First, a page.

The association with the Patrick Estate couple happened by chance after several other local trainers failed to answer or return calls to the Taree farmer. It proved to be a real fork in the road moment for all involved.

With the career of Royal Surprise winding down, Polson was advised by Thorn about a prospect in New Zealand. Due diligence was done and the mare by the name of Washington Lass soon arrived in Sydney.

Bred by Ian Hunter and purchased from Russell Ferguson’s Edendale stables, near Wyndham in the deep south of New Zealand, Washington Lass was a 10-start maiden at the time of purchase but did boast four minor placings to her credit.

Upon arrival, the Washington V C mare was diagnosed as a “roarer”. The term “roarer” refers to horses with a condition called Recurrent Laryngeal Neuropathy (RLN) or Laryngeal Hemiplegia that affects the upper airway of the horse. “Roarer” is used because of the noise that is often heard by horses with this condition during work, or strenuous exercise.

A tie-back operation was required.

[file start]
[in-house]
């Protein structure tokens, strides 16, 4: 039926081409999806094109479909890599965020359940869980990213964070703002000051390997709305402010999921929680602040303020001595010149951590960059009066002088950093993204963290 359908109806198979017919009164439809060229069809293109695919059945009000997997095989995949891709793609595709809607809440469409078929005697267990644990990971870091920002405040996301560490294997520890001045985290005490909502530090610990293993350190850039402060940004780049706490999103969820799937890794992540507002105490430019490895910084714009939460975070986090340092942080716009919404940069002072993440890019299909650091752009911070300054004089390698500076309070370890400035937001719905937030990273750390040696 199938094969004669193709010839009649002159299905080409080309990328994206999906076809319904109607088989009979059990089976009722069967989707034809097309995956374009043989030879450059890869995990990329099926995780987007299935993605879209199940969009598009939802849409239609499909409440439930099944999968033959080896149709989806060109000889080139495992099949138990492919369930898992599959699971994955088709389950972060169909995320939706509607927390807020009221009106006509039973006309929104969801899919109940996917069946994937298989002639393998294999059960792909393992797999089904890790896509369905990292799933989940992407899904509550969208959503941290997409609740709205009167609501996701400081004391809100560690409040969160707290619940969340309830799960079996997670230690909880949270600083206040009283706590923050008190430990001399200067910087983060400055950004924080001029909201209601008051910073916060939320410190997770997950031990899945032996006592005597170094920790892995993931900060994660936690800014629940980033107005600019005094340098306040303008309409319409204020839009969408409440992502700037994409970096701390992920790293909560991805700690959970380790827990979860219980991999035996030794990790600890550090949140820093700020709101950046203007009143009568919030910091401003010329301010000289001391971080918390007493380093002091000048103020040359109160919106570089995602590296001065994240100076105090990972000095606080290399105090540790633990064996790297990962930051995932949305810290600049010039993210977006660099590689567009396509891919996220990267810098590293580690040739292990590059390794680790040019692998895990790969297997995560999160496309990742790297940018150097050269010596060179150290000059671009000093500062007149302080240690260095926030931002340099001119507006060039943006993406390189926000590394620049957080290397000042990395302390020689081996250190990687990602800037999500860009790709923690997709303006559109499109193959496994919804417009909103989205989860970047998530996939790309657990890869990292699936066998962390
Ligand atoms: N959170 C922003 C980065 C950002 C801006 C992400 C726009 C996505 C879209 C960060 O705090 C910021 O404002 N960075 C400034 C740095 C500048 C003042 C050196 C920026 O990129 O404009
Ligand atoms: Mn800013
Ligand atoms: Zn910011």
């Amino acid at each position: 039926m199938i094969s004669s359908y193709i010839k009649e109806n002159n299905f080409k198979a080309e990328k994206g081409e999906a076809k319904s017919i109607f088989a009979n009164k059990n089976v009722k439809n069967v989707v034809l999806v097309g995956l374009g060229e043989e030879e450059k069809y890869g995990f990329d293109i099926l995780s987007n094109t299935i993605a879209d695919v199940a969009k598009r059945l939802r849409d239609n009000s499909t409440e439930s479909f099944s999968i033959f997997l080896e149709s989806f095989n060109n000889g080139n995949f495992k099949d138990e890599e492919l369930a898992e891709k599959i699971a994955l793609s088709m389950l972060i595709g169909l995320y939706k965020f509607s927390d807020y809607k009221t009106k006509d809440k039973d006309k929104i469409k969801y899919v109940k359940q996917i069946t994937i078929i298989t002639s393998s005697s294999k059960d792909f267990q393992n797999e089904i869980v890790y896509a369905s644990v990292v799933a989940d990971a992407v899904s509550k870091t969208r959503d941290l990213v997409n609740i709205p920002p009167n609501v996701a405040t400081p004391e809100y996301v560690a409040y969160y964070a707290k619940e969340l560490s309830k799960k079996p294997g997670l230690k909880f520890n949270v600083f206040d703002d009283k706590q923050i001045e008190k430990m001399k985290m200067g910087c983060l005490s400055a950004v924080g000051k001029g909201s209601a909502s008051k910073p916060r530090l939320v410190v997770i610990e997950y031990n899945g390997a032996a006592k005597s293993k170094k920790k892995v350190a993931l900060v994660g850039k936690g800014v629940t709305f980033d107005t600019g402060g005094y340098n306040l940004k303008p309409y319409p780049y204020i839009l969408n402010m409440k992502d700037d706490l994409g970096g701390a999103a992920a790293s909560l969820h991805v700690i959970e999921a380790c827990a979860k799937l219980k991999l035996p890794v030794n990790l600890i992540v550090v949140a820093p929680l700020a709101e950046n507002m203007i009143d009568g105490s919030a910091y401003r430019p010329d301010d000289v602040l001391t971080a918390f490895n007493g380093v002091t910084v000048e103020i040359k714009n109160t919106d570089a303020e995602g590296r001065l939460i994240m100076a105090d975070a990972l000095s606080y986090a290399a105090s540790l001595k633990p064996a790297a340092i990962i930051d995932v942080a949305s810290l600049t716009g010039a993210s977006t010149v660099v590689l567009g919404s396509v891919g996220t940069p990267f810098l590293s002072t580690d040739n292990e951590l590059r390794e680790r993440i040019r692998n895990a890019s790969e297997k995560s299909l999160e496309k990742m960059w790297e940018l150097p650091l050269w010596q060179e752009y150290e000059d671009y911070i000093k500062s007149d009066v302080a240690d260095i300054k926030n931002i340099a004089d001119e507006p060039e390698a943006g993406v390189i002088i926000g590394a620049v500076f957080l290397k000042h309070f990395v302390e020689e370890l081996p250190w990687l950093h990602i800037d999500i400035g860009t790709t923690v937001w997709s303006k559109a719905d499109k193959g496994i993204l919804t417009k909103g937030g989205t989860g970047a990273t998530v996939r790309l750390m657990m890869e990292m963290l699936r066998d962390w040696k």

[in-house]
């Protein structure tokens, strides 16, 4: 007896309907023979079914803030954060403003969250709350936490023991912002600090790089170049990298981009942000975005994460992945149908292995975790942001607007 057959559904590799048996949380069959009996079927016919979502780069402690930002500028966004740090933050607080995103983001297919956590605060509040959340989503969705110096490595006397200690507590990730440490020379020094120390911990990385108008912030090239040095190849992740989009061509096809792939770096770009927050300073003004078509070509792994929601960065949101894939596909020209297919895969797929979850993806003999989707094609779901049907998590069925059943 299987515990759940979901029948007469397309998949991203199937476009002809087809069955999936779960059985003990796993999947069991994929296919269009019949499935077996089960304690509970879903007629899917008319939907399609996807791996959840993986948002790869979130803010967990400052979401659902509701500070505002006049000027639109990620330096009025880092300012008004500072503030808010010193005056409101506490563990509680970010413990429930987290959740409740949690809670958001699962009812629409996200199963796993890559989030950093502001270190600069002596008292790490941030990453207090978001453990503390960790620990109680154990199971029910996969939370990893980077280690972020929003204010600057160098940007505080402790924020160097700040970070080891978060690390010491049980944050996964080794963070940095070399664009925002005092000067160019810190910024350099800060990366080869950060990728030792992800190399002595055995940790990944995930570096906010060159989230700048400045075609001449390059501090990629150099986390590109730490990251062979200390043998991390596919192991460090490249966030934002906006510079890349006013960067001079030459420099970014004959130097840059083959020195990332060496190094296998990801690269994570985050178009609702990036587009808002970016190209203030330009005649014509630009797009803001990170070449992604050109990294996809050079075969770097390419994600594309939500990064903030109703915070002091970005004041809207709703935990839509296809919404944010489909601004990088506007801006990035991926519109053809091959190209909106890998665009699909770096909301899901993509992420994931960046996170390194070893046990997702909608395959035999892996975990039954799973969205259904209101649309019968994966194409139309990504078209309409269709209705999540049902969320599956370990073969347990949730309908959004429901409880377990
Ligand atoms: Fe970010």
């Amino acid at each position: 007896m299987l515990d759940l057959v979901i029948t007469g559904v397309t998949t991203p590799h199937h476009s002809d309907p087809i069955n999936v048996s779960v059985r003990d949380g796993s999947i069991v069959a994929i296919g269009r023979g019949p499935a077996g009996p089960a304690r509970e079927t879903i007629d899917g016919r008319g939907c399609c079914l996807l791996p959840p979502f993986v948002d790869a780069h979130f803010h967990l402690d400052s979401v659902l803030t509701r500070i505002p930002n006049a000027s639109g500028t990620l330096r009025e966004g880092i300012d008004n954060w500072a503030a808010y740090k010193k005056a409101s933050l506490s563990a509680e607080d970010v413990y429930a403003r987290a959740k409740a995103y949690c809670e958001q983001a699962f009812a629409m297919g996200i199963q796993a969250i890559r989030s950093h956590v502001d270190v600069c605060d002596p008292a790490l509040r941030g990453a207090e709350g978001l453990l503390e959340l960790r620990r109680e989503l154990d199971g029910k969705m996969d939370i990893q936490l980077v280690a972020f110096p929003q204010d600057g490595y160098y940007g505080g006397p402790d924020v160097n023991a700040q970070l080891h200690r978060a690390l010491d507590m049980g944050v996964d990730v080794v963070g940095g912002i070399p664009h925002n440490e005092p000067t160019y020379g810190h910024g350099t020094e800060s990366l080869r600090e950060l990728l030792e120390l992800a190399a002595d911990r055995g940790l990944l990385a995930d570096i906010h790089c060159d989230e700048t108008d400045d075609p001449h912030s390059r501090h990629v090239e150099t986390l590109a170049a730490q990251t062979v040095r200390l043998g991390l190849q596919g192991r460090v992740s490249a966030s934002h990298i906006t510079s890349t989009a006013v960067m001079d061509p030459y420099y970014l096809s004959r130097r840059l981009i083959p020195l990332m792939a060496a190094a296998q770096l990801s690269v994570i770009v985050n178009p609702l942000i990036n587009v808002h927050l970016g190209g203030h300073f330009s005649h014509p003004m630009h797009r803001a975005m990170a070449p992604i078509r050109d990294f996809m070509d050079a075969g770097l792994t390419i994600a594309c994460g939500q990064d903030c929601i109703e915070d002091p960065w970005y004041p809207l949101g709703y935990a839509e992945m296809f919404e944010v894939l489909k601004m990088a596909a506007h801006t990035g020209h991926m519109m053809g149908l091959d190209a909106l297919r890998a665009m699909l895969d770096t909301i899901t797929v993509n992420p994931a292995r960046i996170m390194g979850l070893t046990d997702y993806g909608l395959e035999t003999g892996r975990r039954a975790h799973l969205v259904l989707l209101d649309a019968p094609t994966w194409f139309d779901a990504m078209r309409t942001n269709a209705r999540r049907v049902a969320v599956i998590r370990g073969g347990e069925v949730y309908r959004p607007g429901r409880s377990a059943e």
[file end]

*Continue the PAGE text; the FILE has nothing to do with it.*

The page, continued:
Despite her condition, Thorn had Washington Lass win six of her first 10 starts, all at Menangle, which also led to her being crowned the 2011/12 NSW Provincial Horse of the Year.

Another issue Washington Lass battled was always being in season, which prompted the move to Brisbane.

Washington Lass won her first two starts at Redcliffe, both in fast time, before graduating to Albion Park where she managed to win once but in 1:55.9.

In just 11 Queensland starts, Washington Lass scored three victories and had two minor placings before going amiss and being retired.

In total, Washington Lass built a record of nine wins and 13 minor placings from 43 career starts with earnings of $53,789.

With her final start coming via the Group 3 $30,000 Fleur De Lil Ladyship Stakes at Albion Park on July 11, 2015, Washington Lass went to the paddock in readiness for the next phase of her career.